Abstract  Final Report
RP 11 Quality Control. Gene R. Wortham & Robert D Haye, (1967).
  • RP 11

    The purpose of this project was to make a realistic appraisal of the Department's acceptance specifications for crushed mineral aggregate using statistical methods. Samples from two sources were tested for their 1) sampling variance, 2) testing variance and 3) material variance. A direct relationship was found between the sampling variance and sampling method. Samples obtained by means of an automatic sampling device produced lower and more uniform sampling variance than samples obtained manually. The splitting method used and the testing variance also showed a direct relationship. Samples which were cross split showed a lower testing variance than samples which were split only once.
Abstract  Final Report
RP 9 A Study of Pavement Serviceability with the Idaho Bumpometer. L. F. Erickson, (1963).
  • RP 9

    The purpose of this project was initially to construct a roughometer for measuring pavement roughness during construction while corrections were still possible, to mount this device in the trunk of a sedan, and to test it for adequacy. This report explains the design and function of the equipment and makes recommendations for its uses. It was found that general rideability of the pavement could best be determined at 50 mph unless the pavement was exceptionally rough. Then, 30 mph appeared more desirable.
Abstract  Final Report
RP 9 Initial Pavement Roughness Testing with the PCA Roadmeter. L. M. Hatch, (1971).
  • RP 9 Initial

    The Department purchased a PCA Roadmeter as an aid in making pavement condition survey to help Maintenance determine priorities for performing major surface maintenance and overlay projects and for testing the roughness of newly constructed pavements. The Department also obtained the use of the Bureau of Public Roads (BPR) Roughometer. Roads in southern Idaho were tested with both pieces of equipment and the results compared. After about a year's experience with the PCA Roadmeter, it was determined that 1) the roadmeter data differentiates sufficiently between smooth and rough surfaces to describe riding quality of the pavement, 2) the roadmeter is capable of good repeatability and 3) without correlation with the Chloe Profilometer or a roughometer that has been correlated with a Chloe, there is no benefit in making an attempt to derive a formula for a present serviceability rating (PSR).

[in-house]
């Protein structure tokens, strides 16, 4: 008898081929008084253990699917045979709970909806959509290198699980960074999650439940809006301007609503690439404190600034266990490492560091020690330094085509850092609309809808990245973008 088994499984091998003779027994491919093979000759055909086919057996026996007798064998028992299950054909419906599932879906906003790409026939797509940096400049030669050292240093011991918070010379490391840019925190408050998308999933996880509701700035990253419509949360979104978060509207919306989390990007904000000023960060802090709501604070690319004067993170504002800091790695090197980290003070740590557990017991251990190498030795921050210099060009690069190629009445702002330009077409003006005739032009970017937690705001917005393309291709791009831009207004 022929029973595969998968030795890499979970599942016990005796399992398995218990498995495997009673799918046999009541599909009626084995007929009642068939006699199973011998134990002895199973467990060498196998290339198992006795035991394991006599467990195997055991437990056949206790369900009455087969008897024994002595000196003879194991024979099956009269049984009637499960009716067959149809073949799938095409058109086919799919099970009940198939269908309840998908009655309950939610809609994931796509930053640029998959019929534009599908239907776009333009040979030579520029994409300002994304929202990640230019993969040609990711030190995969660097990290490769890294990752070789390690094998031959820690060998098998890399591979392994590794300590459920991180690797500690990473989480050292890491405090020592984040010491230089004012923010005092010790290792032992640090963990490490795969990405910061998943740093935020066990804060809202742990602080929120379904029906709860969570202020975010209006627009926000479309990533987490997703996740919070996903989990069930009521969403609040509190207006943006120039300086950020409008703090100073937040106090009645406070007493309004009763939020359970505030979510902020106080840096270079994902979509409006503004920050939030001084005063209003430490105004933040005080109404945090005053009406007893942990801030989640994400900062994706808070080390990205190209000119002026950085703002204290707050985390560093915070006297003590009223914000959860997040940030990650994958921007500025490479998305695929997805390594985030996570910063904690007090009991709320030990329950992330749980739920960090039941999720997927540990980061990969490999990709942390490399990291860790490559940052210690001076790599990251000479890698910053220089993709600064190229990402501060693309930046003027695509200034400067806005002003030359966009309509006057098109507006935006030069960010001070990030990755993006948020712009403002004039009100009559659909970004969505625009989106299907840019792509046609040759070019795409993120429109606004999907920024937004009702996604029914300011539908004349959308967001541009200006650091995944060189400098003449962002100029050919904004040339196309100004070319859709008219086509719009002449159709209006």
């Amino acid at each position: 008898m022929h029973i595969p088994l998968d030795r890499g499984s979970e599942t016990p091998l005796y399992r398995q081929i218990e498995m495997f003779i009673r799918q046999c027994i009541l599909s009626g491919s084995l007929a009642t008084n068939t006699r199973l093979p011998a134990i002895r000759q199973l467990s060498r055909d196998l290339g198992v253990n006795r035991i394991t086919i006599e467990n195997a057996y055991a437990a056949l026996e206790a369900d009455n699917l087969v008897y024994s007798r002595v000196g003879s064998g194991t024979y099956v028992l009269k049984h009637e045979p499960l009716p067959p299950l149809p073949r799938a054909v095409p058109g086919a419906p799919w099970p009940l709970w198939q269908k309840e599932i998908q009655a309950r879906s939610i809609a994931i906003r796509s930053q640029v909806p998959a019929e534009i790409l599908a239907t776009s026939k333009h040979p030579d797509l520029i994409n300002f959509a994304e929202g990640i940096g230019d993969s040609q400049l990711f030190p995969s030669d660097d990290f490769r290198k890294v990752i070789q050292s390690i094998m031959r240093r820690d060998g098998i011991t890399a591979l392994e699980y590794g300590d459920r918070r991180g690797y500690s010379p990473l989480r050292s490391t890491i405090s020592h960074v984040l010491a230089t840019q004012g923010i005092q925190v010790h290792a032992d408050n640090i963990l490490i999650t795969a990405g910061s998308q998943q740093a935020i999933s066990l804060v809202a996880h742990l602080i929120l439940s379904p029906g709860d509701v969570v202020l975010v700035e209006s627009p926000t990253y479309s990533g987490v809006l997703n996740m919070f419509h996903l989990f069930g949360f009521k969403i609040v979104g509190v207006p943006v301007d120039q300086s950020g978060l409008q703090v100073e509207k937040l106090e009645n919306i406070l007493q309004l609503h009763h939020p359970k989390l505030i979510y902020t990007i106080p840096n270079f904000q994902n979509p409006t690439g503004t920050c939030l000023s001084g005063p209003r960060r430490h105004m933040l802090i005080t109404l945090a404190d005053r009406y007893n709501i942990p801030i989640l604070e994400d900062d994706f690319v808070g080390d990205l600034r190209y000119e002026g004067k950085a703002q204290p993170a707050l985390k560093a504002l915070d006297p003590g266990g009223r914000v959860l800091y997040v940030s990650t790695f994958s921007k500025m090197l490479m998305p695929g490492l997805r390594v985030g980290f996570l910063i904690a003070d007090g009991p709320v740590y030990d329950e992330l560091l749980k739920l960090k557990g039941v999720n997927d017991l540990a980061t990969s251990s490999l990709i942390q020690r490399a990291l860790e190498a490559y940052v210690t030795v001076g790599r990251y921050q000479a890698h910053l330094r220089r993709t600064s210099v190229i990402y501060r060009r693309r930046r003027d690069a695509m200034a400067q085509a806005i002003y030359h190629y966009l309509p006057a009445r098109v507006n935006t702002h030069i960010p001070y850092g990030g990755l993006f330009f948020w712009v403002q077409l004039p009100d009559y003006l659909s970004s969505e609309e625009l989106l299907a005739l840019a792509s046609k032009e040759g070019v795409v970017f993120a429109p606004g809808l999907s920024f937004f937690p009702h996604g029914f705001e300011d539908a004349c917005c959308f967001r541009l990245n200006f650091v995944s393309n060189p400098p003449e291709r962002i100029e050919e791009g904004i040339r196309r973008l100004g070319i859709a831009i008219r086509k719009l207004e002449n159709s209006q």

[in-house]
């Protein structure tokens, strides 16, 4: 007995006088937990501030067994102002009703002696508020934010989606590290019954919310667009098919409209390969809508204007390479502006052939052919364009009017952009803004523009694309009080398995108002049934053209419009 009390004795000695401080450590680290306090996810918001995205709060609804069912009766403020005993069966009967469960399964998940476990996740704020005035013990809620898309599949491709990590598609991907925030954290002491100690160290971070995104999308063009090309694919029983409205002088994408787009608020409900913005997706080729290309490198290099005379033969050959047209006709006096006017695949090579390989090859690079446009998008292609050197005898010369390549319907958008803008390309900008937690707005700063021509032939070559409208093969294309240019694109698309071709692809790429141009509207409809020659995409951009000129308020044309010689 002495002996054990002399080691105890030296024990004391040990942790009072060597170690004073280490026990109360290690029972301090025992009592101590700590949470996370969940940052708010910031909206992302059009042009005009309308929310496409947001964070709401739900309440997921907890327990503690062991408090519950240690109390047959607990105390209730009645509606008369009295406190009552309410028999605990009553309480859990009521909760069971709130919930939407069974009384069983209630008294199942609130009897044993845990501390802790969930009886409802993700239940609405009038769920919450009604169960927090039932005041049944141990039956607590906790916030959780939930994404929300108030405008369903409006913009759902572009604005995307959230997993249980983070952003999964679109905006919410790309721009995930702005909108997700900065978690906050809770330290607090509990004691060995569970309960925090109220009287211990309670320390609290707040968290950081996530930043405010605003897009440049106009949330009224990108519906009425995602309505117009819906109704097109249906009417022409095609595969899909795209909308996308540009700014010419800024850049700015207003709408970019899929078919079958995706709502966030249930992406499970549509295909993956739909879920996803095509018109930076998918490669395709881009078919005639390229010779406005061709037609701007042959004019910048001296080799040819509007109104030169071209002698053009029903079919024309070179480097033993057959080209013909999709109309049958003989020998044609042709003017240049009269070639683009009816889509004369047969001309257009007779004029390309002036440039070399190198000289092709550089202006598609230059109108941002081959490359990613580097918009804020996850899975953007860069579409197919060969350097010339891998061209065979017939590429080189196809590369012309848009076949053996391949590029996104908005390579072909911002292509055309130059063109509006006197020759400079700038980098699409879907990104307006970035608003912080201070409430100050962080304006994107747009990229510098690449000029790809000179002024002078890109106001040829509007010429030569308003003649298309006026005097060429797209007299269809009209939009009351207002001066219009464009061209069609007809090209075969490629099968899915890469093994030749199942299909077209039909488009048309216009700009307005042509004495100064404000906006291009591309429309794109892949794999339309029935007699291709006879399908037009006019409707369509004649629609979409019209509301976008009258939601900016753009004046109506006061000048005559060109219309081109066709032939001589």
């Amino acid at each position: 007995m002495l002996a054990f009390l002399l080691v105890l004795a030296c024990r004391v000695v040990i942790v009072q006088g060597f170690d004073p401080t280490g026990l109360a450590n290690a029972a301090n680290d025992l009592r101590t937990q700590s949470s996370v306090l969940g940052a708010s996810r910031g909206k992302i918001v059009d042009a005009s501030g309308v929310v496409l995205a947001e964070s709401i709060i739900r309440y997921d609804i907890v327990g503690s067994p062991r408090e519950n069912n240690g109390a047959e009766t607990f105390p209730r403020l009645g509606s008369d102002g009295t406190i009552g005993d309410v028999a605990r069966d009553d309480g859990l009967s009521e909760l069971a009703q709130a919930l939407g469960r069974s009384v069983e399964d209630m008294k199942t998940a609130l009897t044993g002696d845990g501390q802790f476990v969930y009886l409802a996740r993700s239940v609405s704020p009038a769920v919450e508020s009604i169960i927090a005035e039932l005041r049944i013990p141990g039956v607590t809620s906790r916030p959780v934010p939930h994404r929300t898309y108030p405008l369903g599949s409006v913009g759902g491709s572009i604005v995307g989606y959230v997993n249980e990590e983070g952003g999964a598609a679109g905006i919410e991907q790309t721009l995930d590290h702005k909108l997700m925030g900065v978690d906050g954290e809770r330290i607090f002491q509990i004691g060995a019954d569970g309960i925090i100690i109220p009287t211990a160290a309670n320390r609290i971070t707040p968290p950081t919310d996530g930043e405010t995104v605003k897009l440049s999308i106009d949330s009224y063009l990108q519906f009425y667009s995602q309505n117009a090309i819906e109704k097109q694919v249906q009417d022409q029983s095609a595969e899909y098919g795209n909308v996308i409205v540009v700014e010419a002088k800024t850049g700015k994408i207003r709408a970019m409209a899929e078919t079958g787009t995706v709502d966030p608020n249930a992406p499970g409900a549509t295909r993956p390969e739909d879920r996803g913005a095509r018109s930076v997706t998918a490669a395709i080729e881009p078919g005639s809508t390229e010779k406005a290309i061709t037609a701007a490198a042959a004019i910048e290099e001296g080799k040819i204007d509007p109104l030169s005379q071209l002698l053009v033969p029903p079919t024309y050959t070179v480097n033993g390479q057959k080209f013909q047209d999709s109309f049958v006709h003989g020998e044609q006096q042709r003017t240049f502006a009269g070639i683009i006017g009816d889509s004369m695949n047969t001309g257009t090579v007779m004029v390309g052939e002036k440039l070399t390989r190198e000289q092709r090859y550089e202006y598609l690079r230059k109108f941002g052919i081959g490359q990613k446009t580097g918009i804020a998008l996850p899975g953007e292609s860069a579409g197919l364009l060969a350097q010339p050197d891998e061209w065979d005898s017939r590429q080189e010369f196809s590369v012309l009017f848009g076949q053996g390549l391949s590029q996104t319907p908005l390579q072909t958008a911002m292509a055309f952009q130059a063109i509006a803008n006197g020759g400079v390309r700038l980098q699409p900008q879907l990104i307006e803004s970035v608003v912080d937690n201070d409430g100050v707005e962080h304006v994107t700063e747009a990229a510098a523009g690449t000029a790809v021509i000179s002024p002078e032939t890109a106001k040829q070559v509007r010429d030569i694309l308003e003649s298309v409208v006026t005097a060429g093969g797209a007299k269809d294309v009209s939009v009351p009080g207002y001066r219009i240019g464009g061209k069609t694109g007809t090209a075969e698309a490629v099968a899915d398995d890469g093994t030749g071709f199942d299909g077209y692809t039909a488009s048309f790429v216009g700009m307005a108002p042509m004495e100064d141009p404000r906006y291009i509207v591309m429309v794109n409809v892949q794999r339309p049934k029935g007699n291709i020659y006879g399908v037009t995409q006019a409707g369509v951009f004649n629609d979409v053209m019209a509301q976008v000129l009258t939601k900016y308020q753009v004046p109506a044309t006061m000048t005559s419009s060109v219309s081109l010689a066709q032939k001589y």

Abstract  Final Report
RP 8 Field Experiment in Seal Coats. L. F. Erickson & Harry L. Day, (1963).
  • RP 8

    This report discusses various experimental seal coat projects constructed during the 1958 and 1959 seasons to test design methods and to compare many different types of asphalt and application rates. The degree of success achieved is reported.
Abstract  Conference  Final Report
RP 7 Field Control Of Asphalt Pavement Construction. (1967).
  • RP 7

    This research project was initiated to determine a test method which could be used for the compaction control of asphalt pavement construction.
    Test procedures and results are described for two nuclear density gages and an asphalt paving meter. The results indicate that both nuclear gages could be used for plant mix compaction control. The asphalt paving meter is not accurate enough for compaction control.
Abstract  Final Report
RP 6 Alkali Reactivity of Concrete Aggregates Used in Idaho. A. F. Stanley, (1975).
  • RP 6

    This report summarizes the history of a long-standing Idaho research project for which no previous formal report has been published. The object of the investigation was to determine the cause and possible remedy for the extensive progressive concrete disintegration that had taken place in highway structures since the mid 1930's. When the crazing and cracking were first noted, it was thought that the causes were improper construction, dirty aggregates, etc. Through observations and investigations, it was determined that the alkalis within the cement react with certain components of the aggregates forming a highly expansive silica jelly, which in turn causes cracking and subsequent disintegration. No laboratory work has been done since the early 1950's.
Abstract  Final Report
RP 5 Final Bear Ridge Base Stabilization Investigation. William A. Sylvies, (1976).
  • RP 5 Final

    Bear Ridge base stabilization Project S-4769(6) is located approximately eight miles south of Deary on S.H. 3 in Latah County. Winter climate in the area is severe and truck traffic consists mainly of heavy logging trucks, wood chip trucks and wheat trucks.
    An untreated base constructed on this roadway section in 1957 was to be used as a gravel surface with a roadmix surface to be added later. Extensive pot holes and weak spots developed in the base during the winter, however, and it was determined that the roadmix surface could not be placed on the existing base without risk of serious failure. Approval was thus obtained from the Federal Highway Administration to construct a 2.16 mile long stabilized base project to compare the effectiveness of hydrated lime, Portland cement, SS-1, emulsion asphalt, and a special road oil improving base stability and preventing further aggregate degradation.